MANUAL OVERRIDE: THE SABOTAGE OF CAPITAL
4 Lectures by Evan Calder Williams LECTURE 3: THE SABOTAGE OF SPACE
APRIL 28, the ‘GLASS CORNER’, room E206, 25 East 13th Street, 7.00 PM – 10PM
The qualities that made sabotage one of the twentieth century’s bad words – its cunning, conspiracy with complex apparatuses, invisibility, and “time-release” effect – are not qualities it invented. Rather, they are found in the basic coordinates of that century’s spatial system. If, as the previous talk explored, the history of sabotage is one of drift and diffusion, moving from a specific practice in wage-centered struggles through legal and military codification to a general concept of subterfuge and hostility, it is so only as an index of real changes happening to and through the material networks of capital. This talk considers those networks and changes through the lens of sabotage, focusing in particular on two histories: the Metropolis, both as the large city and as the process of expansion that dissolves the coherence of the city/country divide, and pollution, as an idea giving the West nightmares for a good two millennia and now showing itself inseparable from daily life. Topics include: Kiev’s ice barricades; Doreen Massey’s feminist geography; miasma, blocked signals, and the birds of Antigone; recent digital animation; Deepwater Horizon and the burning ocean; floods of work and water; Piranesi’s serpents; Günther Anders and Massimo Cacciari; the earth’s crust.
The talk will be followed by a response by, and conversation with, Sabu Kohso, a theorist and translator currently researching and writing on the aftermath of Fukushima.
Post Planetary Capital Symposium Monday, March 24, 2014 from 9:00 AM to 9:30 PM (EDT) Co-organized by Ed Keller and Ben Woodard
Wollman Hall 66 West 12th Street 5th floor New York, NY
Free and open to the public.
As the dull glow of nationalism and cold war politics has faded from governmental space programs it is little surprise that space exploration has undergone widespread privatization.
Yet it is only recently that potentially massive profitability has accelerated off-planet projects, replacing narrower and perhaps unrealistic dreams of space tourism with asteroid mining (purportedly a multi-trillion dollar industry) and long term Mars colonization. Such projects present an odd combination of new technologies (especially advanced robotics) and lower cost older technologies (rocket propulsion) deployed in unfamiliar and lawless territory.
While much has been said regarding the internal limits of capital, much yet remains to be said about how capitalist imperatives can be taken off-world, questioning whether capital[ism] has external limits as it begins to spread across the solar system and out into space. Is the fact that asteroid mining extends an old logic of environmental degradation rendered moot by its non-terrestrial location? Does off-world colonization by non-governmental entities lay troubling ground work for the advent of mega-corporations and unregulatable capitalism?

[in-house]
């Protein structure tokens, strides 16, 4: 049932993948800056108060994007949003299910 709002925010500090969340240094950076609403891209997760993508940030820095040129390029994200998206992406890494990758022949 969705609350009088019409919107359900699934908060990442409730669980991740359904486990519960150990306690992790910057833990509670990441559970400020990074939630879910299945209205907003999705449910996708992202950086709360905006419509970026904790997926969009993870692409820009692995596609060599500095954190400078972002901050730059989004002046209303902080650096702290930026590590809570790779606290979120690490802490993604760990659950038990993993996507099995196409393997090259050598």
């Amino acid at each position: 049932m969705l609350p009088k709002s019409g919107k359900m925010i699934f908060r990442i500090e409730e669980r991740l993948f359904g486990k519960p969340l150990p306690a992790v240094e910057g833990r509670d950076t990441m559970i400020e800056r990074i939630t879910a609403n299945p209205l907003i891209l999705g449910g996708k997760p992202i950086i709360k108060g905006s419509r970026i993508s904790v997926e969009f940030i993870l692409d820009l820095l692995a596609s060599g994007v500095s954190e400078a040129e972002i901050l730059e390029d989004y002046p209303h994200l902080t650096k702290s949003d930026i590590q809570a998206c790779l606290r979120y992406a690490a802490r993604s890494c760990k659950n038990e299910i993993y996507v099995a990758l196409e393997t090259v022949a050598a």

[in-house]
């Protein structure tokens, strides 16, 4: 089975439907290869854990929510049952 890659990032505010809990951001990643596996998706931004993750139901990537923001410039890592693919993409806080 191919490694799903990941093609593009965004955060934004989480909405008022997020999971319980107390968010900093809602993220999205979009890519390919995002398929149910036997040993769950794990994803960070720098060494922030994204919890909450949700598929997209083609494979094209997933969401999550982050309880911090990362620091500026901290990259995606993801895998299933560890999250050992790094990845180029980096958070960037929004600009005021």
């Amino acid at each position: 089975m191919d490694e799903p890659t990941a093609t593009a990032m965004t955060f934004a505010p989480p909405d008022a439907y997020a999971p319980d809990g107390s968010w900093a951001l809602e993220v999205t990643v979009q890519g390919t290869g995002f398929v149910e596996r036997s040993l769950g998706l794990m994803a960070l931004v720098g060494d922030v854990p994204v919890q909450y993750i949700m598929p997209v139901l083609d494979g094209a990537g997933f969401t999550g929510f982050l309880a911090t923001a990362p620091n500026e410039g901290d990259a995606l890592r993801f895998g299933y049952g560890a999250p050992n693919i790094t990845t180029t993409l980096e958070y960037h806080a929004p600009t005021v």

Furthermore, the complicity between capitalist expansion and space exploration which centers upon large-scale collective action potentially questions stock oppositions between capital and ecological betterment, technological progression and radical politics, as well as space travel and non-national collectivity. This one day symposium aims to address the potential strategies and claims surrounding these issues.
– Ed Keller, Ben Woodard
PARTICIPANTS Julieta Aranda [artist / editor of eflux journal] Amanda Beech [CalArts]
Kai Bosworth [UMN]
Benjamin H. Bratton [DGP/UCSD]
Ed Keller [CTM/Parsons]
Deneb Kozikoski [Columbia]
Carla Leitao [RPI/Pratt]
Geoff Manaugh [Gizmodo/BLDGBLOG]
Rory Rowan [Wageningen University, The Netherlands ]
Keith Tilford [New School]
Ken Wark [New School]
Ben Woodard [University of Western Ontario]
Kazys Varnelis [Columbia Univ. GSAPP]
On April 13, 2013, The Center for Transformative Media (CTM) at Parsons The New School for Design presented ‘Cyber-Nietzsche: Tunnels, Tightropes, Net-&-Meshworks’: a day-long symposium on the relation of Friedrich Nietzsche’s philosophy to Media Studies, Cybernetics, and the so-called ‘Digital Humanities’ (Human, All too Human?).
The Nietzsche Workshop@Western is an annual international conference that provides an academic forum for scholars and students to discuss the most salient issues of contemporary society in light of the critical perspectives and politico-philosophical insights of the German philosopher Friedrich Nietzsche.
Jen Boyle, Coastal Carolina University; Sarah Choukah, Universite de Montreal; Pawel Krol, Universite Laval; Nicola Masciandaro, City University of New York; Jimmy Raskin, Miguel Abreu Gallery; Dylan Wittkower, Old Dominion University; Joseph Nechvatal, School of Visual Arts; Eugene Thacker, The New School; Babette Babich, Fordham University; Gary Shapiro, University of Richmond, Emeritus; Shannon Bell, York University; Dominic Pettmann, The New School; and Nandita Biswas Mellamphy & Dan Mellamphy, Western University.